How the Australian bat lyssavirus enters cells

Host cell tropism mediated by Australian bat lyssavirus envelope glycoproteins

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Australian bat lyssavirus (ABLV) is a recently discovered lyssavirus within the family Rhabdoviridae and it can cause a neurological disease in people indistinguishable from clinical rabies. ABLV is considered endemic in Australian bat populations with two distinct variants; one circulating in frugivorous bats (flying foxes; genus Pteropus) and another in insectivorous microbats (genus Saccolaimus). Three fatal human cases of ABLV infection, manifested as acute encephalitis but with variable incubation periods, have been reported. The third case occurred in 2013, along with two unrelated cases of ABLV infection of horses; the first occurrence of ABLV in a species other than bats or humans.

To examine the host cell entry of ABLV and to explore its cross-species transmission potential, we developed maxGFP-encoding recombinant vesicular stomatitis viruses expressing ABLV G envelope glycoproteins. Results indicate that the ABLV host cell receptor(s) is highly conserved among mammalian cell lines and suggests that species other than bats, humans, and horses may be susceptible to ABLV infection. Interestingly, the two ABLV variants exhibited distinct in vitro tropisms, suggesting that they can utilize alternate host factors for entry. We also found that dextran sulfate was a potent inhibitor of ABLV G mediated entry by the Pteropus- but not the Saccolaimus variant. Proposed rabies virus receptors were not sufficient to support ABLV G mediated entry into resistant cells, suggesting that it utilizes a unique receptor or co-receptor for infection that has yet to be identified. These findings have now laid the groundwork for studies aimed at ABLV receptor identification.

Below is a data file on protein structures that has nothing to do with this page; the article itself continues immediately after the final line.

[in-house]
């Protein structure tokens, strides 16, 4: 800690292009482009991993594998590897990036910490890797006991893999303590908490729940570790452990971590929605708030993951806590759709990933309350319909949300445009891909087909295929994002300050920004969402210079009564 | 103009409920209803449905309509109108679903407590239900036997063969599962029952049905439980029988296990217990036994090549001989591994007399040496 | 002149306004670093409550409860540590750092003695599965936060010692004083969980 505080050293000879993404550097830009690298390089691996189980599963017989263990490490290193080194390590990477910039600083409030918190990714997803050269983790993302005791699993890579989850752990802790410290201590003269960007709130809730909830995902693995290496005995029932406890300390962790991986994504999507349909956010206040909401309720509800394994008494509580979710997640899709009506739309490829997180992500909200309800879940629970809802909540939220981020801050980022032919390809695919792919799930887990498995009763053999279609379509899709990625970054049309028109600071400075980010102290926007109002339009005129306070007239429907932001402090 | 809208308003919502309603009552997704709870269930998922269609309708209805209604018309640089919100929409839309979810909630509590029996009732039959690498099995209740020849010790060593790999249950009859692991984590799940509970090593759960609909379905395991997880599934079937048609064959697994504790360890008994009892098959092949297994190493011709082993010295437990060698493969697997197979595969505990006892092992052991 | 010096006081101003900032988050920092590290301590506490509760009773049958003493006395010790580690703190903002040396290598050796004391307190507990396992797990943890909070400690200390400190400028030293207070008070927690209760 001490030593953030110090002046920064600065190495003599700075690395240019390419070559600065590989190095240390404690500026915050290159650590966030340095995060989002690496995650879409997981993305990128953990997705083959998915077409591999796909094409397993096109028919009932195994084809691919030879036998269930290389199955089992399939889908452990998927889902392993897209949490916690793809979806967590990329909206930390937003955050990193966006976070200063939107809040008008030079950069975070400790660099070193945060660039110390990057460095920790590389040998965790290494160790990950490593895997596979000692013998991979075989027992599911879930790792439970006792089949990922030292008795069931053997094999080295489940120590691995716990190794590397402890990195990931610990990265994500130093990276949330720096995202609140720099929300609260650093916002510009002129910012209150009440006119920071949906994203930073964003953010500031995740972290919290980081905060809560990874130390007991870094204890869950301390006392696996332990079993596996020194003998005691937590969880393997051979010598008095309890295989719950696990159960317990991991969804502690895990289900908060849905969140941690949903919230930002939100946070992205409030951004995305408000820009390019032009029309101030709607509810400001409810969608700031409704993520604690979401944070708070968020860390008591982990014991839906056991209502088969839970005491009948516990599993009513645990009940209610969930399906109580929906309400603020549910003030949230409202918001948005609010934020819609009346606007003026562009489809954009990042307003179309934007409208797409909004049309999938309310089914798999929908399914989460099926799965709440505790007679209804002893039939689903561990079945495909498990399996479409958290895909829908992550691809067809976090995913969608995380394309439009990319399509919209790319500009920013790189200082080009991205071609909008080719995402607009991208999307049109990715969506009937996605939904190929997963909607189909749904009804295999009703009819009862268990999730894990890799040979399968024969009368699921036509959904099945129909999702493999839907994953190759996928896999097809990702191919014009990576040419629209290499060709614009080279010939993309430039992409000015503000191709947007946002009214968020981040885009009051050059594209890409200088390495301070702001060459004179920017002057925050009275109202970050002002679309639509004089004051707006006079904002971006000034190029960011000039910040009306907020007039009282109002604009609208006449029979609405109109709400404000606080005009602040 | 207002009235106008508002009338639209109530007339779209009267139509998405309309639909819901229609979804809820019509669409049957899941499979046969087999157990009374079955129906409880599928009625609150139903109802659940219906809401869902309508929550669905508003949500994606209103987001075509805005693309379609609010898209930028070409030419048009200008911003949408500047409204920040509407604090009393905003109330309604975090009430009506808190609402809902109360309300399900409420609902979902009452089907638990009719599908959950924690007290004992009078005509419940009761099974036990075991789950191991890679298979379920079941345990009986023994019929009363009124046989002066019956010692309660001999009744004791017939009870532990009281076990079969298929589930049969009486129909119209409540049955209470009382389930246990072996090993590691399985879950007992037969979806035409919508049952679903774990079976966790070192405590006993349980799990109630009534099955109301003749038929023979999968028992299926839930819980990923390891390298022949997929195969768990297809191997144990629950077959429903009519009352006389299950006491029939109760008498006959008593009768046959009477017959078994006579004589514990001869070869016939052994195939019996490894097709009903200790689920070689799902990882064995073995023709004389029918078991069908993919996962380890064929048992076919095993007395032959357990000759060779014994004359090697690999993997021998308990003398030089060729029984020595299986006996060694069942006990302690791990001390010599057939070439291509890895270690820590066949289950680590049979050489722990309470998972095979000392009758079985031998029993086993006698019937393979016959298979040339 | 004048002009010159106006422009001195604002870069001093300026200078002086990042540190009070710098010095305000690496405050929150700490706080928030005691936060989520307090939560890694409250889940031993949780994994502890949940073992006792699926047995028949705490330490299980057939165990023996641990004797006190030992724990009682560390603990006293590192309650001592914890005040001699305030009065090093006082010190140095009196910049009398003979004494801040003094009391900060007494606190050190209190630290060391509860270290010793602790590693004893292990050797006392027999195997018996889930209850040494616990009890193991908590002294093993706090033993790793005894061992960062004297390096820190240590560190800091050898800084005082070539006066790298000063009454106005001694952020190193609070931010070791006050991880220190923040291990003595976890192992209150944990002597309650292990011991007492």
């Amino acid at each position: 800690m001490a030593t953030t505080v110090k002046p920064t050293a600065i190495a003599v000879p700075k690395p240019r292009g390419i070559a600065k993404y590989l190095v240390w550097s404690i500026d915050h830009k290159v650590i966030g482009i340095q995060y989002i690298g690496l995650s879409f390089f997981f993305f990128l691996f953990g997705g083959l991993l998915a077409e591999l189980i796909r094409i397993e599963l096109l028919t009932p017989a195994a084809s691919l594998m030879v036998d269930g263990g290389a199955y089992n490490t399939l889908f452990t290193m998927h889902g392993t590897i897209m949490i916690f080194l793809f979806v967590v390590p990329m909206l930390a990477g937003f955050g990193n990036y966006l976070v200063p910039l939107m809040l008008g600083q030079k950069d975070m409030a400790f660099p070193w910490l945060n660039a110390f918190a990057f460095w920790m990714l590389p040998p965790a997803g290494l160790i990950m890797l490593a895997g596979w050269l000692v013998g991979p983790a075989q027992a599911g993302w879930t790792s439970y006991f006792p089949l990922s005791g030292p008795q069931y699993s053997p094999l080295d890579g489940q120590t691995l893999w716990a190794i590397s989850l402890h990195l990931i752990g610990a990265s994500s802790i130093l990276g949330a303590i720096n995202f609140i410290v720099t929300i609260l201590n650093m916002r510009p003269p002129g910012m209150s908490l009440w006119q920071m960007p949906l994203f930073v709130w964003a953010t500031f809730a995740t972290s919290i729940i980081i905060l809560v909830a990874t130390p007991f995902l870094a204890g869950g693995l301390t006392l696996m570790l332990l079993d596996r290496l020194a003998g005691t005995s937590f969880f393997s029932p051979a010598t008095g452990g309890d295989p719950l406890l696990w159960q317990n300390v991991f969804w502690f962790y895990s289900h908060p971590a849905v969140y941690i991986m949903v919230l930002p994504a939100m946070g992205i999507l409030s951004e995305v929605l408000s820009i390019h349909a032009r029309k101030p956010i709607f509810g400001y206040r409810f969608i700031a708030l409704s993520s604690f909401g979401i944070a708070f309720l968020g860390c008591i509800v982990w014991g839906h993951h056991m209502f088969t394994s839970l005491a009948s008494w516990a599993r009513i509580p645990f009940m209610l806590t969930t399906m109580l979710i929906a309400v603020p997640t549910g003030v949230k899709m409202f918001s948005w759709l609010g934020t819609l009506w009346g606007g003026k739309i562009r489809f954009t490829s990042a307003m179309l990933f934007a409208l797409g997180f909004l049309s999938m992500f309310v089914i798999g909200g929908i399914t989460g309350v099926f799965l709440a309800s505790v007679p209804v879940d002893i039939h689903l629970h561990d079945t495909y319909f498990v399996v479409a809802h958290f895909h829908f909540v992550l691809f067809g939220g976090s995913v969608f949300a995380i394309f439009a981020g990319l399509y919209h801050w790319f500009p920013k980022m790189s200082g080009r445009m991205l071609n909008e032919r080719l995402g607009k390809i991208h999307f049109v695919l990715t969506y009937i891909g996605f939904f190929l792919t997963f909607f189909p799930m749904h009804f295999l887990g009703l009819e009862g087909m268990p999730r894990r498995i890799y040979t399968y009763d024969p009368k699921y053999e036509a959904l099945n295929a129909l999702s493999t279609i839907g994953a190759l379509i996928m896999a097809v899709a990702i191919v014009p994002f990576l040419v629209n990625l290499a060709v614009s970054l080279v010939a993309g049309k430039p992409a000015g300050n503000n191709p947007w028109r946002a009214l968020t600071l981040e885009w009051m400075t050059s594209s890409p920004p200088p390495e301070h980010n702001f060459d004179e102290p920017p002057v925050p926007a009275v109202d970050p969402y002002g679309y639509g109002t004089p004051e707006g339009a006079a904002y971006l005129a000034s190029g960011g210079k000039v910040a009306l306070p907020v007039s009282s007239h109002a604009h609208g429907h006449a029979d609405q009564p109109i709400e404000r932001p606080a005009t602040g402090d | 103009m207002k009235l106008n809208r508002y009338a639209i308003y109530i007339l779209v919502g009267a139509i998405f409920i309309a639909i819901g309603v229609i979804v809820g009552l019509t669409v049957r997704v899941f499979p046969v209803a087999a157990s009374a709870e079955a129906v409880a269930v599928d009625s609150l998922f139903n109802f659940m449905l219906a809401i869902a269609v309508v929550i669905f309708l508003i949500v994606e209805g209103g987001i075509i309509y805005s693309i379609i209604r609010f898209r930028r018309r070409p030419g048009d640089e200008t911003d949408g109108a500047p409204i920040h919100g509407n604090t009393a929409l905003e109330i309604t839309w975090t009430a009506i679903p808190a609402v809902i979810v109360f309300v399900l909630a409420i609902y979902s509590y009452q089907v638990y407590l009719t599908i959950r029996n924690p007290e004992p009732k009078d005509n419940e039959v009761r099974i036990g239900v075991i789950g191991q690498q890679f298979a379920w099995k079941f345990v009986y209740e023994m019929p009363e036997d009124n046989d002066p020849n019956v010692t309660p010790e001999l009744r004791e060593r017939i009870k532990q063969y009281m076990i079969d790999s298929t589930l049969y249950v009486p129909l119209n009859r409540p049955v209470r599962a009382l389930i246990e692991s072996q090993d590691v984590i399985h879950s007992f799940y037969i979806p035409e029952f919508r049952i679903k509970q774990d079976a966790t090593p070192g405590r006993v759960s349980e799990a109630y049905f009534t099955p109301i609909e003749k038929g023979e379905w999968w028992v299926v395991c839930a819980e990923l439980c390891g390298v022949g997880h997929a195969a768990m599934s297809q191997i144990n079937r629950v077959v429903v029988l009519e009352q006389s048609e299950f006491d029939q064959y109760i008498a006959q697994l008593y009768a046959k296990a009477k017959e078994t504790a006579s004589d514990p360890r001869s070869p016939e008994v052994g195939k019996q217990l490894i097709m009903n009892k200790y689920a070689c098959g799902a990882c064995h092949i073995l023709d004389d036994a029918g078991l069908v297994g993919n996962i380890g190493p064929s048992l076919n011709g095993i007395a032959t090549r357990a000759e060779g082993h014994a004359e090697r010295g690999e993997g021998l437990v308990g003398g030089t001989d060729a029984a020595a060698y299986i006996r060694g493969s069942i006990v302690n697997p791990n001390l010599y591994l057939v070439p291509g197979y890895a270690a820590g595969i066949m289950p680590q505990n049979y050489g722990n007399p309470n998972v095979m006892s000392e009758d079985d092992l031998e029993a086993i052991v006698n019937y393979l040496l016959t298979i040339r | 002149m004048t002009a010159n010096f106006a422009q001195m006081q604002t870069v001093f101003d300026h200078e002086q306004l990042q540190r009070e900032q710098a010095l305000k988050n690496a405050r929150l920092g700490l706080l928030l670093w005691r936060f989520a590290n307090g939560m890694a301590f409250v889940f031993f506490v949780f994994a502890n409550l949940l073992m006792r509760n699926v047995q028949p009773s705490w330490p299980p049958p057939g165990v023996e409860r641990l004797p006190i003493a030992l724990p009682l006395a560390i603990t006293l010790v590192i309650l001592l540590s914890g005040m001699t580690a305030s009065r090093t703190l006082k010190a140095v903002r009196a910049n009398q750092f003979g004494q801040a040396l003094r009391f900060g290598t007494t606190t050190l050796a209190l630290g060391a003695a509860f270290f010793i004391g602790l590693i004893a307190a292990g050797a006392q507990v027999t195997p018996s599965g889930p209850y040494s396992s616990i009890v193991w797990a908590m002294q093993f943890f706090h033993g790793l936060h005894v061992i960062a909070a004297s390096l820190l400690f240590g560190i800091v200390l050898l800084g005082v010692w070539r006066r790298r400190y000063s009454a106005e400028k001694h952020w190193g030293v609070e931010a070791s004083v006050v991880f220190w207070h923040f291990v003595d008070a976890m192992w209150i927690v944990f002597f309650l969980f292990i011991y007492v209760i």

Australian bat lyssavirus (ABLV) is an emerging zoonotic virus that can cause a neurological disease in bats, humans and horses indistinguishable from clinical rabies.  Two genetically distinct variants of ABLV exist, one which circulates in flying fox fruit bats (genus Pteropus; ABLVp) and the other in insectivorous microbats (genus Saccolaimus; ABLVs).  Both variants have spilled over into humans with fatal consequences; and the Saccolaimus variant recently spilled over into horses which were later euthanized due to advanced disease.  The host cell tropism results presented in this study suggest that additional terrestrial mammalian species may be susceptible to ABLV infection.
Australian bat lyssavirus (ABLV) is an emerging zoonotic virus that can cause a neurological disease in bats, humans and horses indistinguishable from clinical rabies. Two genetically distinct variants of ABLV exist, one which circulates in flying fox fruit bats (genus Pteropus; ABLVp) and the other in insectivorous microbats (genus Saccolaimus; ABLVs). Both variants have spilled over into humans with fatal consequences; and the Saccolaimus variant recently spilled over into horses which were later euthanized due to advanced disease. The host cell tropism results presented in this study suggest that additional terrestrial mammalian species may be susceptible to ABLV infection.

Introducing the authors

Weir_pic

Dawn L. Weir, first author (left), and Christopher C. Broder, corresponding author (right). Department of Microbiology, Uniformed Services University, Bethesda, MD.

About the research

Host cell tropism mediated by Australian bat lyssavirus envelope glycoproteins

Virology, Volume 444, Issue 1-2, September 2013, Pages 21-30

Dawn L. Weir, Ina L. Smith, Katharine N. Bossart, Lin-Fa Wang, Christopher C. Broder

Read the full article on ScienceDirect.

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